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Fantasia Hits A Sour Note In Autobiopic

Backstage at
Backstage at "American Idol," Fantasia contemplates whether to quit the singing competition. (Lifetime)
By Teresa Wiltz
Washington Post Staff Writer
Saturday, August 19, 2006

Yes, "The Fantasia Barrino Story: Life Is Not a Fairy Tale" is bad -- bad as in not good. From god-awful title to clunky script to ham-handed direction by Debbie Allen.

You know a script's in trouble when hairdos serve as shorthand for character development: Pigtails to signify childhood innocence; marcel waves and a weave as stand-ins for a teenager trying out her newfound sexuality; cropped, "jacked-up" hair to portray a downslide into unwed teen motherhood and chaotic ghetto life.

And to top off this series of unfortunate decisions: It's not a good idea to let a non-actor play herself in a made-for-TV movie about her life.

"The Fantasia Barrino Story," based on the 2004 "American Idol" winner's best-selling tell-all book, is guilty of all those things.

The Grammy-nominated Barrino -- who penned the lyrics to her anthem "Baby Mama" -- does play herself, and, no, she cannot act. At all.

Still, despite Barrino's flat delivery of some cringe-inducing dialogue ("She's going to have a hole in her heart where you used to be"), the singer possesses no shortage of charm and believability. It is Barrino's innate sweetness and vulnerability, in fact, coupled with a stellar supporting cast -- Loretta Devine, Viola Davis and the fantastic Jamia Simone Nash as a young Barrino -- that save the made-for-Lifetime TV movie (debuting tonight) from being a total catastrophe.

It helps, of course, to know that all its melodrama is based on some semblance of reality. The scene in which Barrino is date-raped by the It Boy at school and then stumbles home, barefoot and singing to herself, is so overplayed that it's almost a parody of an "After School Special." It's tempting to mock it, except for the realization that for all the over-the-top draaaah-ma, this is something that really happened. And the viewer might feel guilty for the urge to snicker.

Which makes for a complicated viewing experience.

Fans of "American Idol" and readers of Barrino's autobiography, "Life Is Not a Fairy Tale," are already intimate with the low lows and high highs of Barrino's past: Apparently, if we are to believe the movie, "Idol" execs weren't aware of her hard-knock life, even though biographical tidbits about the contestants are typical publicity fodder -- the better to get viewers hooked into the action enough to pick up the phone and vote for their favorite singer.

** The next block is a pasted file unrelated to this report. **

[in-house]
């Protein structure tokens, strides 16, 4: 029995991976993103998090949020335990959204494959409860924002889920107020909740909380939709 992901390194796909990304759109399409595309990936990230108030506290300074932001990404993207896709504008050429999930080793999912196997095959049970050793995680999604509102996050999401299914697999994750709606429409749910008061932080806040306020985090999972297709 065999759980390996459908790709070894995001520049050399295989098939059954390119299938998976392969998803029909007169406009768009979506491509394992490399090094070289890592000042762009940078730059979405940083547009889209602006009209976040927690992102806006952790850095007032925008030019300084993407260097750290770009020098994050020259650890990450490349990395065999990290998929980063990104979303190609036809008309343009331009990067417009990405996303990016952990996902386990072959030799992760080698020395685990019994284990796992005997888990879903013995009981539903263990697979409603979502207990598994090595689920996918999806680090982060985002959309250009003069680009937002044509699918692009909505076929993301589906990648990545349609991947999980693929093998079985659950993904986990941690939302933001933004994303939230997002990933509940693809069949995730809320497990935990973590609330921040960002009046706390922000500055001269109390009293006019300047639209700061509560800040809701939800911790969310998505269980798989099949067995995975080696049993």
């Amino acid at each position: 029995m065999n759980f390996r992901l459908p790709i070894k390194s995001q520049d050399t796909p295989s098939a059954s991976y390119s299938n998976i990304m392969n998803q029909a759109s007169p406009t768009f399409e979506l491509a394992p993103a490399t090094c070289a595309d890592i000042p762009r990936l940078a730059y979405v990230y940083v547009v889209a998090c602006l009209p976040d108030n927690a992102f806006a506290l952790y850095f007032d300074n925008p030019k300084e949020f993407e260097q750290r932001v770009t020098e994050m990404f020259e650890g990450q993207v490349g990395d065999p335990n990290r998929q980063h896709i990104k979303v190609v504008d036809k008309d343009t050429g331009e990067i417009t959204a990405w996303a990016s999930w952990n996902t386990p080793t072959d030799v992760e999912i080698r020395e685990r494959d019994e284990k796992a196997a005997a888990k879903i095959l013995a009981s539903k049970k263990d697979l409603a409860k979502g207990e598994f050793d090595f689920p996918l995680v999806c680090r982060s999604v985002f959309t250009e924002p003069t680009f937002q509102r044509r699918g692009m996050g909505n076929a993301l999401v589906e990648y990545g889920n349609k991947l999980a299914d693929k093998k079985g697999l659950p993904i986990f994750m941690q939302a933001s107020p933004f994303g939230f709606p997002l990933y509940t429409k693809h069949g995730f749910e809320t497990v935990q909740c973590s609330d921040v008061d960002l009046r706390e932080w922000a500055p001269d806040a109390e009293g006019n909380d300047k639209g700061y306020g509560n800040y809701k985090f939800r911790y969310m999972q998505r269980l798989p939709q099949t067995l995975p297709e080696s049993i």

But let's not let truth get in the way of a good story. The film opens with Barrino sitting backstage as some officious "Idol" execs inform her of all the "mean" things that they're saying about her in the big, bad world of the Internet: That she's an unwed teen mom and a barely literate high school dropout. That she's hardly a role model worthy of "Idol"-dom.

"You can always quit," one of the network suits tells her. "No shame."

(Hint, hint.)

But of course she's not going to quit! Instead, Barrino turns to look into the mirror, lifting her chin in plucky determination. Right on cue, it's flashback time, back to a High Point, N.C., childhood with her churchgoing family, headed by Kadeem Hardison as her starry-eyed and domineering father. The whole family sings, from her powerhouse mother (Davis, who was in "Antwone Fisher") to her two elder brothers, but it is a very young Barrino who can sahng , upstaging everybody again and again with that big, bluesy voice of hers. (Devine plays Barrino's no-nonsense preacher grandmother.)

A failed record deal dashes the family's gospel dreams, and Fantasia soon forgets about singing (though all her boyfriends call her "Songbird") until she has an epiphany in a church and realizes that she was born to belt. From there, as we see in a few scenes that alternate between reenactments and actual "Idol" footage, it's a quick, short trip to the top. (Barrino was 19 when she won.)

Then, home in on a triumphant Barrino singing in the spotlight. The End.

The film suffers from vagueness, feeling like little more than a series of loosely stitched-together scenes, more of an outline of a story than a story itself. And while her pre-"Idol" life was indeed a troubled one, it's no different from the other sad stories that we hear daily.

Single moms might be the "backbone of the 'hood," as Barrino sings, but in this instance, we don't see nearly enough spine in this baby mama's drama.

The Fantasia Barrino Story: Life Is Not a Fairy Tale (two hours) debuts tonight at 9 on Lifetime.


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